Moore casually and off-handedly reels out the sort of deft textual stunt that's why he's Alan Moore, suddenly bringing together strands of his own plot and Lovecraft's original work in an unexpected and disturbing way. The issue's a slow burn leading up to a scintillatingly good and ominous dream sequence. We're ramping up to some real classics of Lovecraft, doing a one-two punch between this issue and next of "Shadow Over Innsmouth" and "The Dunwich Horror," and the sense of scale is increasing nicely as well. One can only imagine where Moore intends to go over the next nine issues. 

Injection #4

Ellis finally kicks off here, which is consistent with the longform game he's been playing with this phase of his career. I love the relationship between the past and history here, and the phrase "the speed of nature." Shavley and Bellaire are doing phenomenal work here, capturing grandeur and weirdness in equal measures. The highlight of Ellis's current batch of comics, this one.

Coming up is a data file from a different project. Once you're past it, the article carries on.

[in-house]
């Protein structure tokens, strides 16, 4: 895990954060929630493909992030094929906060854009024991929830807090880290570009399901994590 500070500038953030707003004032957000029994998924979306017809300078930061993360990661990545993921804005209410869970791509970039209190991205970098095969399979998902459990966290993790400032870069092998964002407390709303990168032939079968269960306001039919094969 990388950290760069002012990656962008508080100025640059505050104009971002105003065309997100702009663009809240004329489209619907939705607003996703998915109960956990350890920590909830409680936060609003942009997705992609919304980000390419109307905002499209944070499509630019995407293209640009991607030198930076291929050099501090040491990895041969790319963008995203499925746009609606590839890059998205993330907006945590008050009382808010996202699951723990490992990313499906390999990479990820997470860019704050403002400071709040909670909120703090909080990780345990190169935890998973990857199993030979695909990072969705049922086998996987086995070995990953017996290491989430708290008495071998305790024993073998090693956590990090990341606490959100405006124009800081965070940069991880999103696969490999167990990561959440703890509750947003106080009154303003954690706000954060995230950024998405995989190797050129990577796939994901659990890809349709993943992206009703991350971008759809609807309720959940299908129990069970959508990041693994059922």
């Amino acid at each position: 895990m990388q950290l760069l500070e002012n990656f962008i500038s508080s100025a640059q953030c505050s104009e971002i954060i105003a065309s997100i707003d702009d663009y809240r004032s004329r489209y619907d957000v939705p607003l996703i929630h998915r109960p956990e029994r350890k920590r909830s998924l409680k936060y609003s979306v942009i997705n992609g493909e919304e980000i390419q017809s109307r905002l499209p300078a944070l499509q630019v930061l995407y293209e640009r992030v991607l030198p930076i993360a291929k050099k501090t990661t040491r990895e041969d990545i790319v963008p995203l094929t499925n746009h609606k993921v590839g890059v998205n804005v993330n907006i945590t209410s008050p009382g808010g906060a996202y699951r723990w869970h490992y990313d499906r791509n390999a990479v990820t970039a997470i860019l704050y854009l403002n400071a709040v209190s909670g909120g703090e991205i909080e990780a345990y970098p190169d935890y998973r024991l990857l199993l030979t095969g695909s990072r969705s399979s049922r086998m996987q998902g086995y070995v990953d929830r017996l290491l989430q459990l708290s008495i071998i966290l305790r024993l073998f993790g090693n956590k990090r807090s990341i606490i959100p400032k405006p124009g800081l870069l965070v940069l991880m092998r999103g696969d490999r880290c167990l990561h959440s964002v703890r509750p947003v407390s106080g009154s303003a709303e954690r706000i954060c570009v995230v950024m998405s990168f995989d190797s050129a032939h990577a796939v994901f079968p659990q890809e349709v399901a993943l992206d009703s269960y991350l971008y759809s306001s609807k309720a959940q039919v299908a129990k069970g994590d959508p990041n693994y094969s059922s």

Comments

Evan Forman 2 years ago

Providence takes a day or two to fully digest in my brain, so maybe i'll change my mind on this, but most of what I liked about this issue is in Robert's journal. "I WILL MAKE YOU FISHES OF MEN" was laugh-out-loud funny, and it's interesting to see how Moore is setting up the eventual meeting with Lovecraft himself. Negathlia-Lou's eldritch accent was a beautiful touch as well, it's small details like that and the parallel boys waving to their relatives which make me really excited for where Moore's going with Lovecraft's material. Maybe the appetite for this series will be the motivation I need to slog through the rest of Necronomicon.